Mike Van Ryn always suspected one day he would continue his life in hockey as a coach. He just didn't know it would be this soon.
The former NHL defenceman is only 32. But his career was cut short a couple of seasons ago because of knee injury that was so severe the London, Ont. native underwent an asteotomy, a procedure that realigns the knee joint.
Van Ryn endured eight months of extensive rehab before he realized a comeback bid was futile. So he quietly retired in June 2010. Then a few months later he returned to junior to launch a coaching career with the Niagara IceDogs.
Niagara head coach Marty Williamson just happened to be searching that summer for a former NHLer to work with his team's defence. When Williamson brought up the subject one day with one of Van Ryn's agents, Mark Guy, the latter knew the perfect candidate. So he brought Williamson and Van Ryn together.
"I knew I wanted to stay in the game," said Van Ryn, now an assistant coach with the Houston Aeros of the AHL. "Last year was more of an experiment, an opportunity to stay in hockey."
The experiment was a success. Van Ryn enjoyed working with the young Niagara defence corps, which included Boston Bruins prospect Dougie Hamilton and 17-year-old Jesse Graham.
Van Ryn's stay with the IceDogs, however, was short. The Minnesota Wild approached him at the NHL entry draft last June. The Wild's farm team in Houston had just hired head coach John Torchetti and he was looking to sign up a couple new assistants.
Torchetti just happened to be one of Van Ryn's favourite coaches from his playing days. He briefly played under Torchetti in San Antonio of the AHL a decade ago and then for parts of three seasons with the Florida Panthers.
Video uses as learning tool
It was Torchetti's use of video as a learning tool and his personable way of communicating that aided Van Ryn's cause as a player and impressed him as a future coach. So even last year, when he was with Niagara, Van Ryn often picked up the phone to bounce ideas off Torchetti.
"Torch has all the experience in the world," Van Ryn said. "I credit him as the one coach who solidified me in becoming an NHL player.
"Marty and I have regularly kept in touch, too. I enjoyed my time there with Marty and [assistant coach] Billy Burke. That group made me look pretty good. The year in junior taught me about how much preparation goes into coaching."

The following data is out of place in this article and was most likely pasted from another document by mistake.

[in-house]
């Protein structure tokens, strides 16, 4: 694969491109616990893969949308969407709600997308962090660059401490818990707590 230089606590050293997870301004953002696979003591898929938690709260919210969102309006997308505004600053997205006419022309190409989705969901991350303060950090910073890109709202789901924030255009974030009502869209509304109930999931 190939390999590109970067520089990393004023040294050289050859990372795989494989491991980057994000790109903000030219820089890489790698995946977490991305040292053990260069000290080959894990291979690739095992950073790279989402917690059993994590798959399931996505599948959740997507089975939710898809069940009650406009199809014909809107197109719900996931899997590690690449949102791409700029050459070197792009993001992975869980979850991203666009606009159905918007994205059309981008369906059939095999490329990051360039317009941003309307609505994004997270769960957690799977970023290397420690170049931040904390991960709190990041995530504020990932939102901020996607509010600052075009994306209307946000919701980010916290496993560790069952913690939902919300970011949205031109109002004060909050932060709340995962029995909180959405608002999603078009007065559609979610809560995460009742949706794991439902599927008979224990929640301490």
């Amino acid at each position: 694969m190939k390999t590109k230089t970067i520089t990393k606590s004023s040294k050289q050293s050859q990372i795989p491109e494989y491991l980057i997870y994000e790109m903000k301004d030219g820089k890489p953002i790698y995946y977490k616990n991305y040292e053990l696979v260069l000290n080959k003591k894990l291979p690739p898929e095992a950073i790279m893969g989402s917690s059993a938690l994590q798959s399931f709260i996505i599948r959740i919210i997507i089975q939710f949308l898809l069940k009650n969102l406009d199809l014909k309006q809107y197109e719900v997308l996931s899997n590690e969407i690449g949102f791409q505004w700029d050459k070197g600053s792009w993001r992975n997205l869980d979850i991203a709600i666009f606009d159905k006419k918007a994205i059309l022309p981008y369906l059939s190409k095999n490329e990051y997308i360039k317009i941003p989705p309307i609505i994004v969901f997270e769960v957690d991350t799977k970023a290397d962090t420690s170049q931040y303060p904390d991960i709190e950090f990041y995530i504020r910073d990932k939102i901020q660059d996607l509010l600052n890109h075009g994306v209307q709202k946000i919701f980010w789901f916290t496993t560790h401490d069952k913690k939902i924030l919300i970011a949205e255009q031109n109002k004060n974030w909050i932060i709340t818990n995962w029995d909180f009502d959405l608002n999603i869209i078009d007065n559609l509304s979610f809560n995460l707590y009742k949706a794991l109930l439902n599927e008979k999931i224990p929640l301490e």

Williamson encouraged Van Ryn to attend some coaching clinics two summers ago. He learned about the importance of being comfortable speaking in front of large groups and having strong leadership skills.
Van Ryn was a popular teammate wherever he played. He was coming into his own with the Panthers. He enjoyed a breakout season in 2003-04 with 13 goals and 37 points and followed up that success with a combined 12 goals and 66 points in the next two years.
He then suffered wrist problems and was dealt to the Toronto Maple Leafs. With the Maple Leafs, the injuries piled up. There were two concussions, another wrist injury, shoulder problems and, of course, the serious knee troubles.
"I wish I could have played longer," Van Ryn said. "I'm fortunate to get right back in it."
The knee doesn't give him problems in practice, unless he pushes himself too much.
"It's fine and good enough to skate with the guys," he said. "If I overdo it I can feel it. I know I made the right decision [to retire]. But it's still fun for me to get out there in practice and run the power play or join the penalty-killing unit."
Besides Torchetti and Williamson, Van Ryn remarked that he has taken bits from most of his coaches and a former teammate.
• Chris Pronger. "He was never my coach. But I learned so much playing with him early in my career in St. Louis."
• Joel Quenneville. "He was my first coach in St. Louis. His record speaks for itself. It's easy to see why he won a Stanley Cup."
• Steve Ludzik. "He is a very smart man. I don't understand why he is not a head coach in the NHL today."
• Rick Dudley. "I always enjoyed talking hockey with him."
• Ron Wilson. "I actually enjoyed playing for him. He's a good coach with good ideas. You just have to know how to take him."
• Paul Vincent, a skating instructor. "I worked him and learned so much and then I worked with one of his [protégés] in Graeme Townshend with the Leafs."
"There is a lot more time involved in coaching than I thought," Van Ryn said. "But it just reinforced the extra passion I have for the game.
"The one thing I have found is that because you have different players you have different personalities you have to relate to individually. One style doesn't do it anymore. You also have to be honest with your players. If you're not, they'll know."
Because Van Ryn is only two seasons removed from the game, he can help his players in so many ways. Even his episodes with injuries have helped Van Ryn as a coach. For example, young Aeros defenceman Tyler Cuma was coming off knee surgery entering this season. So Van Ryn helped Cuma through the post-surgery process because Van Ryn had been through it.
Will we see Van Ryn as a head coach in the NHL one day?
"We'll see," he answered. "Right now, it's been good for me to be an assistant coach, to be a liaison to bridge the gap between the players and the head coach. I like the position. I miss being a player. But I enjoy being back in the dressing. We'll see where it goes."